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Version: 303007 (debian - 07/07/09)

Section: 7 (Divers)


libggi - A fast, simple, small and flexible user-space graphics library


LibGGI is a fast, simple, small and flexible user-space graphics library developed by the GGI Project. It attempts to abstract the many different graphics output systems existing under Unix (and in the future, other platforms). The support for all of these different types of displays and hardware are provided by dynamically-loaded mini-libraries. LibGGI can transparently (to the LibGGI-using application) display graphics on an X window, under SVGAlib, fbcon (Linux framebuffer driver), or the glide library, through their respective graphics drivers, or targets. There are also some other targets which display through another target, such as multi to display simultaneously on multiple displays at once, and tile to tile your display to different monitors.

LibGGI supports acceleration of graphics primitives where possible.

LibGGI is a very generic piece of software, that will run on about every platform that has remotely heard of POSIX (ports to other systems such as Win32 are available, too) and on many display subsystems.


The following outlines the environment variables, intended for the user, which affect the behaviour of LibGGI:
If set, LibGGI assumes that you want to use the X target. This setting is overridden by the GGI_DISPLAY variable.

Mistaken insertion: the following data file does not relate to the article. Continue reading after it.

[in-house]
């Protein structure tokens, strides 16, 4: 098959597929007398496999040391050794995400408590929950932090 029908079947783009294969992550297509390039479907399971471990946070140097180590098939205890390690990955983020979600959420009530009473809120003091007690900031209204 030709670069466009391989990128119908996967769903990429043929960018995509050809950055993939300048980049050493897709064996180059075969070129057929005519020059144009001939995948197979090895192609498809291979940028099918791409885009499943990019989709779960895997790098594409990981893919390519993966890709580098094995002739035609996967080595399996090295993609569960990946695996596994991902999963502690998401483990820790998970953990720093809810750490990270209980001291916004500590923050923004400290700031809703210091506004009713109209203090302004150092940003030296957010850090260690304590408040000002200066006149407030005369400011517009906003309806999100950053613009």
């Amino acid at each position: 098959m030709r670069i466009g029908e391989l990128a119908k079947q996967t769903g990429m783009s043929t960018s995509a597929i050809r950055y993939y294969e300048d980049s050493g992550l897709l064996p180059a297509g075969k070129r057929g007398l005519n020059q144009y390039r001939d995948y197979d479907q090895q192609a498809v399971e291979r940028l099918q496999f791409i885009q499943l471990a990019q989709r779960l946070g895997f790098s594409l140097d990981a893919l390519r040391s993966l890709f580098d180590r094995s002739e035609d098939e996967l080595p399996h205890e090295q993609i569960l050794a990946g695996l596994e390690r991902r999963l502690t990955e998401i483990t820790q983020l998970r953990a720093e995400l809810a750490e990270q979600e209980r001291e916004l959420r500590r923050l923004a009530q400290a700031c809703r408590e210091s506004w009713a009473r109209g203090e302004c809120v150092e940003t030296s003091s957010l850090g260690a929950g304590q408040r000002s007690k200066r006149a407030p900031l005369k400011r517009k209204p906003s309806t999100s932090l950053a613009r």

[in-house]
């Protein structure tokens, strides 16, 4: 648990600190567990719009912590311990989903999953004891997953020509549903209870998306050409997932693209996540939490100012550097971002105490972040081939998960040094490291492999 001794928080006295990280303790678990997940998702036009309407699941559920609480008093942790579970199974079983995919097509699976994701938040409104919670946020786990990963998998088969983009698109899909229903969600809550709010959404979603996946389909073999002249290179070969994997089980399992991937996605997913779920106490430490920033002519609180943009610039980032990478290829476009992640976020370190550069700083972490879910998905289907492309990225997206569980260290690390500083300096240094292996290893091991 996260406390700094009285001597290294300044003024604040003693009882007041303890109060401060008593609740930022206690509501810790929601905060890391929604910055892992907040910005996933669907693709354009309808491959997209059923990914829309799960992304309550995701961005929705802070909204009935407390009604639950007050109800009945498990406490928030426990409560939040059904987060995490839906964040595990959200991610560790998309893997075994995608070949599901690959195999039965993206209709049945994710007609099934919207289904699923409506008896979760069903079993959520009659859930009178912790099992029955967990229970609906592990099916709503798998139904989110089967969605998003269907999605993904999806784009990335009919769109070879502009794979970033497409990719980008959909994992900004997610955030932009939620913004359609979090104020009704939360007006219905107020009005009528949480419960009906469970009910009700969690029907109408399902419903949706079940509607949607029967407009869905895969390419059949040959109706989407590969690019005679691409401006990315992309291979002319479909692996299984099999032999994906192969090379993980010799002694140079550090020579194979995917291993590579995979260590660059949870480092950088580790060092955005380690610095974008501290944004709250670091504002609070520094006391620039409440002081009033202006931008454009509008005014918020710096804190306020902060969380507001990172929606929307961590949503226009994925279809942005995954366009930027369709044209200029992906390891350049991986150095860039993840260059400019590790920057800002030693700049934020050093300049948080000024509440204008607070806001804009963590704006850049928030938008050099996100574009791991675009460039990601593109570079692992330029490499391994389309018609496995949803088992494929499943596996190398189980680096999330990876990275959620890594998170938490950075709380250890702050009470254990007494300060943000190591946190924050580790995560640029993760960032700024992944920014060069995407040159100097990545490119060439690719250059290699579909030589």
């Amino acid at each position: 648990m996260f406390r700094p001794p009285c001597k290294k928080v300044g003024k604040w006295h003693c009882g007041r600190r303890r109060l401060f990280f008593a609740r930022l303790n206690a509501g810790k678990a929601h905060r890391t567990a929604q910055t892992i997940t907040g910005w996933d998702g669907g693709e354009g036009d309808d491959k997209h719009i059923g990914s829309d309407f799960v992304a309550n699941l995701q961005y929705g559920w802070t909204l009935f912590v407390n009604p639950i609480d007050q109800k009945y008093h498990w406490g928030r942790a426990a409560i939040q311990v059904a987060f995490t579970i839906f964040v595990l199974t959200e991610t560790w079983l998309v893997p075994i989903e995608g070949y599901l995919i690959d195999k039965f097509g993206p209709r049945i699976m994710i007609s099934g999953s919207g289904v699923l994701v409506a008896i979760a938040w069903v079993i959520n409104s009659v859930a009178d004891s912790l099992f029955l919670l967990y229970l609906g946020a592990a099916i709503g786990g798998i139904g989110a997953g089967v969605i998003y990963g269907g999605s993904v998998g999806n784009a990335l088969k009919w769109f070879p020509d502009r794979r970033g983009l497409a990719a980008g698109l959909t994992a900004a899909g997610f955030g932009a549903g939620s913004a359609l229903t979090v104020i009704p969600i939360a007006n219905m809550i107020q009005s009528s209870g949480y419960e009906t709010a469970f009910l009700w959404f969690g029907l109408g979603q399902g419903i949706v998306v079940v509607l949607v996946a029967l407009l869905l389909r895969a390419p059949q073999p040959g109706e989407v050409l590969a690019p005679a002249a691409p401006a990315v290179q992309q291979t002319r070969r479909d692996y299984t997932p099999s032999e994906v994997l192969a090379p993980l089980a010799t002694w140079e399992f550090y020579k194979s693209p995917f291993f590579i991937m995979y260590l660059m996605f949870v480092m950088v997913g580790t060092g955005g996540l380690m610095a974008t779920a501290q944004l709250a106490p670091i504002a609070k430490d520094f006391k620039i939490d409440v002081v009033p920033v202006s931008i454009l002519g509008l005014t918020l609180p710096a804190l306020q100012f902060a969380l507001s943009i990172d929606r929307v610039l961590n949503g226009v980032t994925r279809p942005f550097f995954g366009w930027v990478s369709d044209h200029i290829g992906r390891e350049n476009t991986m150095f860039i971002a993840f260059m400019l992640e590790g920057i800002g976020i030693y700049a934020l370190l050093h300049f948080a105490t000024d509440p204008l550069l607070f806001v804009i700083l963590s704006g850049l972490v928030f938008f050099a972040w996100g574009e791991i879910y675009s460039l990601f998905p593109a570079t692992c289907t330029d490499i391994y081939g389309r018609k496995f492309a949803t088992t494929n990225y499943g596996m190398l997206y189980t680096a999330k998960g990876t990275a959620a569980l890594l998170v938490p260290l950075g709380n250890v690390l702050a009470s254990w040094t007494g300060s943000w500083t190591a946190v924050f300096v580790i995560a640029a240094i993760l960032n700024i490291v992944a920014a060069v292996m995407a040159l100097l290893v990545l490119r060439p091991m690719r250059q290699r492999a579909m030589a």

Specifies the default target used when the application calls ggiOpen(3) with NULL argument.

The default target is specified using a target-spec: target:targetargs where target is the name of the target, and targetargs are any target-specific arguments.

If neither this variable nor DISPLAY is set, then the following targets are tried in order until one works: fbdev, svga, aa

GGI_INPUT_target specifies extra LibGII input sources and/or filters for visuals using target

Multiple inputs can be specified by enclosing each input-spec in parentheses and separating them with semicolons: (i1):(i2):...

The inputs specified by GGI_INPUT_target_n are only opened at the n'th call of ggiOpen(3). This is used for misbehaving applications that do not allow the user to specify inputs for the different targets that it opens.

The GGI_INPUT variable specifies input settings for all other targets not specified using the other two variable forms.

Specifies the default mode, which is used for mode negotiation with LibGGI applications. Specifically, when GGI_AUTO or GT_AUTO are specified in a mode setting call they will be replaced with values from GGI_DEFMODE before calling the target's own ggiSetMode(3) implementation.

The format is: (all on one line) S w x h x depth V w x h D w x h F frames [scheme depth size] Anything and everything can be omitted, except tokens indicating what the next token is.

Any omitted values default to GGI_AUTO (or GT_AUTO for the graphtype). Whitespace and '.' symbols are ignored. Character tokens are case-insensitive. If certain values are not possible, they are overridden by the target.

Denotes the visible size of the visual. Totally optional, as dimensions without a specifier are considered to be the visible dimensions.